The general public and game players in particular are increasingly familiar with common cultural knowledge that is developed and based upon material contained in audio-visual media. The need and desire for interactive games, game methods and devices that will permit or facilitate the analysis, study, and enjoyment of various aspects of our cultural heritage that are stored as audio-visual information has yet to be met. Such audio-visual collections can include, but are not limited to, historical information, recorded audio-visual scientific and social scientific information, and various aspects of the popular culture including, but not limited to, television and motion picture drama, comedy, and real action productions.
 Disclosed herein is a game device and method which includes receiving a question associated with an audio-visual clip, registering an answer in response to the received question, and recording a score based, at least partially, on whether the answer was correct. The recorded score is derived from material contained in the audio-visual clip.
 The description herein makes reference to the accompanying drawings wherein the reference numerals refer to like parts throughout the several views, and wherein:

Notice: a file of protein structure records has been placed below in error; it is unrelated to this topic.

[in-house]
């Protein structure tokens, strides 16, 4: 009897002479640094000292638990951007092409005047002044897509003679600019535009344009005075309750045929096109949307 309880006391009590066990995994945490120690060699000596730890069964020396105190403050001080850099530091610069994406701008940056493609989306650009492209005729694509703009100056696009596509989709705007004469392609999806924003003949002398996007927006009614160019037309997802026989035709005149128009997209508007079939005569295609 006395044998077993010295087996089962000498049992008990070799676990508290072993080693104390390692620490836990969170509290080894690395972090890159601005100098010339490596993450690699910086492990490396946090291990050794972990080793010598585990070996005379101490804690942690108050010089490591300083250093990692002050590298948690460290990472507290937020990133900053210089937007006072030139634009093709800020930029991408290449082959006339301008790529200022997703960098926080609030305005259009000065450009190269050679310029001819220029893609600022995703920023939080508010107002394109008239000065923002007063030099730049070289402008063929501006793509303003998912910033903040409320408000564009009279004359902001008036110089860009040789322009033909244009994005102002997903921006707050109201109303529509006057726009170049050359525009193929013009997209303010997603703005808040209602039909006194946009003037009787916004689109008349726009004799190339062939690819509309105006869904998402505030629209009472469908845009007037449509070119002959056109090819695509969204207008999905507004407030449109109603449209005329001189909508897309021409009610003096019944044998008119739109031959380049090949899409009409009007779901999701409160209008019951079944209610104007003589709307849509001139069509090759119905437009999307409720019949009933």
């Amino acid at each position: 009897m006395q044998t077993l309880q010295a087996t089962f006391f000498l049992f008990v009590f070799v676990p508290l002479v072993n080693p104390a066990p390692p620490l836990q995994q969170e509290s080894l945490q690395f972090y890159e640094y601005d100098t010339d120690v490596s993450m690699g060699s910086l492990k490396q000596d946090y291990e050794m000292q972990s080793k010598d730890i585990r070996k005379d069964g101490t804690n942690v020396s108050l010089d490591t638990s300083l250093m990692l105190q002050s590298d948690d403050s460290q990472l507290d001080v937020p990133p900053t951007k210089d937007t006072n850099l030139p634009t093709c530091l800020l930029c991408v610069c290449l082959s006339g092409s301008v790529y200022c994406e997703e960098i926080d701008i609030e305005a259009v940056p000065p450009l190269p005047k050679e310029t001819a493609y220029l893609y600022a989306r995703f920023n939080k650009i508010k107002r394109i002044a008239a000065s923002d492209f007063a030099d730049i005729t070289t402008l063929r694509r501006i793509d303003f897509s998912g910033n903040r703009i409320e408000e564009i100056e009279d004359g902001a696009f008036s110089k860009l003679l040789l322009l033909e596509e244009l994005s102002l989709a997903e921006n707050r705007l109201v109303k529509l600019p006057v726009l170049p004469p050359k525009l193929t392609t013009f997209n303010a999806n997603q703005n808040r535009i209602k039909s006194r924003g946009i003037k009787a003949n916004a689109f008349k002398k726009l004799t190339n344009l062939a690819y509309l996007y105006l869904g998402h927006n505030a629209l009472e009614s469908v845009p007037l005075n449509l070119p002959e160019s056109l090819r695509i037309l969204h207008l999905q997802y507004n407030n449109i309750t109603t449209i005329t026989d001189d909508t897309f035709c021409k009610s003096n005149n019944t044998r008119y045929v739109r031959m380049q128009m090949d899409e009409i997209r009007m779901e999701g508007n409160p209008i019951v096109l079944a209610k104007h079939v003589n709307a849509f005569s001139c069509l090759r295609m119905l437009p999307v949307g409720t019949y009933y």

FIG. 1 is a process diagram of a method for performing a game as disclosed herein;
FIG. 2 is a flow chart for a system for performing a game as disclosed herein; and
FIG. 3 is a diagram of a printed game board which can be employed in the method as disclosed herein.
 In the following description, certain specific details are set forth in order to provide a thorough understanding of various embodiments of the method and device disclosed herein. However, one skilled in the art will understand that the method and game as disclosed herein is intended to cover various embodiments and equivalent arrangements included within the spirit and scope of the claims appended hereto.
 As broadly construed, the present invention is directed to a method for performing a game in which a question associated with an audio-visual clip is received by a player or players. A response to the question is registered and a score based upon the registered response is recorded. The score is based, at least partially, on whether the answer is correct. The score can be derived from information contained in or associated with the audio-visual clip.